Choosing a diet heavy in fruits and veggies may help ward off chronic diseases and keep you svelte in 2017. We have done some research and what we discovered about a plant-based diet might have you changing the way you eat...forever.
1. Diabetes Prevention
Roughly 387 million people are living with diabetes, and according to the International Diabetes Federation, hat number is expected to soar to nearly 600 million by 2035. Type 2 diabetes is entirely preventable, and plenty of research suggests a plant- based diet can help prevent the disease.
2. Hypertension Control
A lot or research suggests a diet loaded with fruits and veggies can lower blood pressure. About 1 in 3 American adults suffers from high blood pressure, meaning they're at higher risk for heart disease and stroke - two leading causes of death in the United States.
3. Heart Health
Harvard researchers tracked the health habits of about 110,00 people for 14 years and found that the higher folks' intakes of fruits and vegetables, the lower their chances of developing cardiovascular disease. Specifically, people who averaged eight-plus servings of fruits and veggies a day were 30 percent less likely to have a heart attack or stroke, compared to those who had less than 1.5 daily servings.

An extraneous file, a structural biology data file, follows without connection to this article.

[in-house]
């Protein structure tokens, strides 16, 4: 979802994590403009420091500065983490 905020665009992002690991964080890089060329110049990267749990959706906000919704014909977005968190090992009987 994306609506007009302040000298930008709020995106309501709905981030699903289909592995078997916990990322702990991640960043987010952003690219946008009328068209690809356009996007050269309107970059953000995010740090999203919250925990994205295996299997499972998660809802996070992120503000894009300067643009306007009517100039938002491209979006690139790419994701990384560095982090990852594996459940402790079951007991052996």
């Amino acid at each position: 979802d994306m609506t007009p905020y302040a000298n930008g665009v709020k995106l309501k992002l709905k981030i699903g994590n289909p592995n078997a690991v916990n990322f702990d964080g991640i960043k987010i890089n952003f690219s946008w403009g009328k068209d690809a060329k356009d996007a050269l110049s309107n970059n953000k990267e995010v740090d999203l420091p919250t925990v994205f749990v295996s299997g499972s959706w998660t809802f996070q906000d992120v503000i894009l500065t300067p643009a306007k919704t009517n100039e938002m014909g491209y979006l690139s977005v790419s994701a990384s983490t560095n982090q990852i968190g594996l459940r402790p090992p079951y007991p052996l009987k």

4. Weight Loss
many types of research suggest that vegetarians tend to consume fewer calories, and thus weigh less and have lower body mass indexes than non-vegetarians. While following a plant-based diet doesn't necessarily mean going full-blown vegetarian, opting largely for fruits, veggies and whole grains in lieu of meat will likely leave you feeling fuller on fewer calories.
5. Fiber Intake
Fiber keeps you "regular" by aiding in digestion and preventing constipation. Plus, it may also lower cholesterol and blood sugar levels. Plant-based diets mean chowing down on loads of fruits and veggies, which are packed with fiber. According to the Mayo Clinic, just one cup of raspberries or cooked green peas amount to eight grams of fiber or more.
6. Vision Value
Vitamin A in carrots aids night vision. Your eyes might also thank you for a plant-based diet rich in spinach, kale, corn, squash, kiwi and grapes. The lutein and zeaxanthin pigments in these foods are thought to help prevent cataract and macular degeneration.
7. Skin Care
Cutting back on animal products also means skipping much of their saturated fats, which are notorious for clogging pores. Plus, many of the vitamins, pigments, and phytochemicals in fruits and veggies contribute to healthy skin. Lycopene in tomatoes helps protect your skin from sun damage, and the vitamin C in sweet potatoes smooth wrinkles by stimulating the production of collagen.
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